Kcst uses k-mer counting (k-mer mapping, really) to perform multi-locus sequence typing (MLST) of bacterial genomes. It does not employ a separate species prediction step, but instead maps the query genome on all MLST alleles of all species at once. It then picks the loci that were best covered, and looks up the sequence type(s) corresponding to the top allele combination(s).
Despite mapping on all loci of all species ,
kcst is very fast. It typically takes less than a second to type a genome. Clearly,
kcst will only type species for which an MLST scheme exists. However nothing prevents you from adding other loci to its database. In fact,
kcst is not limited to MLST: the loci could equally well be resistance genes or other genotypic features. Note however that k-mer mapping is optimal for ‘crisp’ matching, and won’t perform as well when the subject sequences allow for many mismatches.
How it works
kcst uses the core functionality of
khc, for k-mer hit counter, maps the k-mers from one or more query sequences on any number of subject sequences. It tracks which locations on the subject sequences are hit by (i.e. exactly match) a k-mer from the query, and outputs for each subject sequence its coverage percentage. In the case of MLST the subject sequences are the alleles of the MLST loci.
kcst collects the output of
khc and uses it look up the best matching MLST profile.
Why it is fast
kcst is fast due to both the nature of the problem, and the choices made in its implementation.
First off, note that k-mer mapping is based on ‘crisp’ matching: two k-mers are either identical or not. We don’t care about degrees of similarity between k-mers. So, for any k-mer from the query, we need only determine where on the subjects that exact k-mer occurs. This is a lookup problem, not a matching problem, and can therefore theoretically be done in constant time. That is, once an index has been built, computation depends on neither subject size nor k-mer size; it goes up (at most) linearly with query size.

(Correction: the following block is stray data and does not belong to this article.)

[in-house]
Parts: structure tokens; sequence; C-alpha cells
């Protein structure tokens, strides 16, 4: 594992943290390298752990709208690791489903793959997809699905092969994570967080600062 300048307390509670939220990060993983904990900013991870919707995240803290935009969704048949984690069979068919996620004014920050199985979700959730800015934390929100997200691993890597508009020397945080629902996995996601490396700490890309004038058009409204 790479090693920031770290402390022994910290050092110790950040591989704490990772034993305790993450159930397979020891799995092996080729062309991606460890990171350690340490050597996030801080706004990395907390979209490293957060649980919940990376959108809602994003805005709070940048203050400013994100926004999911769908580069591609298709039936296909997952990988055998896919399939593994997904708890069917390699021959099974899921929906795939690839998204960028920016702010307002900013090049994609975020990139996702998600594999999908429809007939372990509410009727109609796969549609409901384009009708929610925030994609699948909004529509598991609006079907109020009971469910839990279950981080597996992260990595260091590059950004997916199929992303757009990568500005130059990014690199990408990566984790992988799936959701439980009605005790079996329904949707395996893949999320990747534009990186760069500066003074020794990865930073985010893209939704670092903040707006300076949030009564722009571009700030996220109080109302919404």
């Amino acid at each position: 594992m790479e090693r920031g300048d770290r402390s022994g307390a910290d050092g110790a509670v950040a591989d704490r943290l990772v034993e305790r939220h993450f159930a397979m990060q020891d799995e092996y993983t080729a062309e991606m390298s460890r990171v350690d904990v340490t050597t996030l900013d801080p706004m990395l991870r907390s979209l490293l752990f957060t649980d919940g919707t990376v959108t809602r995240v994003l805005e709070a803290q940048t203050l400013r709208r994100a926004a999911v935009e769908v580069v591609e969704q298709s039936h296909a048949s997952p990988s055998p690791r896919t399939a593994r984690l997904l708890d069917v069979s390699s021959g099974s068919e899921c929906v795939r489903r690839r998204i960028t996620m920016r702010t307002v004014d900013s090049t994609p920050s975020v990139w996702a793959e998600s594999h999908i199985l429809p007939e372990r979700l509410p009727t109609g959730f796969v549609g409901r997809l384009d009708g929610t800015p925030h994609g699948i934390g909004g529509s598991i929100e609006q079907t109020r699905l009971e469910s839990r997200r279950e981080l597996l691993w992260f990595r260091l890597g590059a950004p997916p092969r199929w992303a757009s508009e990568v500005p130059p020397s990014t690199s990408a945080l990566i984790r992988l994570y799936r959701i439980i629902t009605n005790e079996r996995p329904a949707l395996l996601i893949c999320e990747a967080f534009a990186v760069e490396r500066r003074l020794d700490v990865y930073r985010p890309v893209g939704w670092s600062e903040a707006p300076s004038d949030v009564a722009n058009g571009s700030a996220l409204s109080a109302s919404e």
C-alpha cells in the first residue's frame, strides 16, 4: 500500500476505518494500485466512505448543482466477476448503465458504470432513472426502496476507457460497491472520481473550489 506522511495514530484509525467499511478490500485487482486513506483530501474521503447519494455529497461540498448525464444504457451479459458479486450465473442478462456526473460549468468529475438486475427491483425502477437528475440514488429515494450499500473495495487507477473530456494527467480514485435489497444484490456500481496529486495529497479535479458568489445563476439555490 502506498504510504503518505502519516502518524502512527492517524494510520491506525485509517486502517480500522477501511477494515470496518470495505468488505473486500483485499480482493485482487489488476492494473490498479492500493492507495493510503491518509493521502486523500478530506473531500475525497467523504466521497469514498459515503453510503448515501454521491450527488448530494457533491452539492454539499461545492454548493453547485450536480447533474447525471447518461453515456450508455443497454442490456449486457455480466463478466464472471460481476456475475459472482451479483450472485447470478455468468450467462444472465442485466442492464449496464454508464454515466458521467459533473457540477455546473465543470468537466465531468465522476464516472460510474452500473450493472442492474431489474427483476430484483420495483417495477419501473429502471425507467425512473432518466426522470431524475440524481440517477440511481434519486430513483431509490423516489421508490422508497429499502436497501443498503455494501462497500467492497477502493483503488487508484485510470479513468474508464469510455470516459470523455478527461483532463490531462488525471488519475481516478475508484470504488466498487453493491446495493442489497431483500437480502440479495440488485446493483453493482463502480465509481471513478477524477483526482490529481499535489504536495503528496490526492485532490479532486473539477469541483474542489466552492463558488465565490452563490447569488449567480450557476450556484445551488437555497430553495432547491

Now, MLST, contrary to most other matching problems in genomics, is all about exact matching. A genome is defined to have a specific ST only if the alleles at its MLST loci are exact matches with the alleles in the MLST profile. This means that we only need to check that every k-mer on the profile is hit by a k-mer from the query - under the proviso that smaller k-mer sizes tend to give more spurious hits. This is precisely what
khc does: for each k-mer in the query, it looks up the list of locations in the subjects where the k-mer occurs, and marks each location as ‘hit’.
This does not imply that
kcst only calls exact ST matches. It uses the coverage/identity percentages per allele to rank imperfect matches, so that it can make “close to ST …” calls just as any other mapping and scoring algorithm. It just doesn’t expend compute time looking for imperfect matches.
On the implementation side,
khc approaches the theoretic optimum of having O(1) lookup time per kmer, and hence O(n) run time, n being query size1. It does this at the expense of memory consumption, which goes up O(4^k) with k-mer size, as
khc uses a lookup table indexed by integer-encoded k-mers.2 When k-size would cause excession of the configurable memory consumption limit (default: all physical memory minus 2GB),
khc switches to an O(n⋅k) run time implementation (using a red-black tree). K-mers are always encoded as integers (reversibly, no hashing), which means that the maximum k-mer size is 31 for current-day CPUs.
Where to get it
The analysis assumes that the subjects fill a relatively small fraction of k-mer space, and that most of their k-mers are specific (do not occur “all over the place”), so that most k-mers from the query do not hit a subject, and the subject size has negligible effect. For k-mers that do hit subjects, lookup time of each subject location (to ‘tally’ the hit) is O(1), so computation is still roughly bound by O(m), where m is subject size. ↩
A kmer is encoded as a (2k-1)-bit integer, which means that at k=15, the table has 2^29 entries. An entry (being the list of subject locations where the k-mer occurs) is 24 bytes, meaning that memory consumption (at k=15) is 12G. This could be reduced to 4G at the cost of a little performance (by using an indirection), or even to 2G (at the additional cost of limiting the number of distinct k-mers allowed in the subjects). However, note that every next k-size up (k=17)3 consumes 16 times more memory, making this not worth it given current workstation sizes (16-32G). ↩
The k-mer size must be odd so that there is an encoding that uniquely represents both the forward and reverse strands of the k-mer. We pick this to be the bit-representation (with a=00, c=01, g=10, t=11) of whichever of the two strands happens to have ‘a’ or ‘c’ as its middle base. This also explains why the integer representation has 2k-1 bits: the centre base requires only a single bit in the encoding. ↩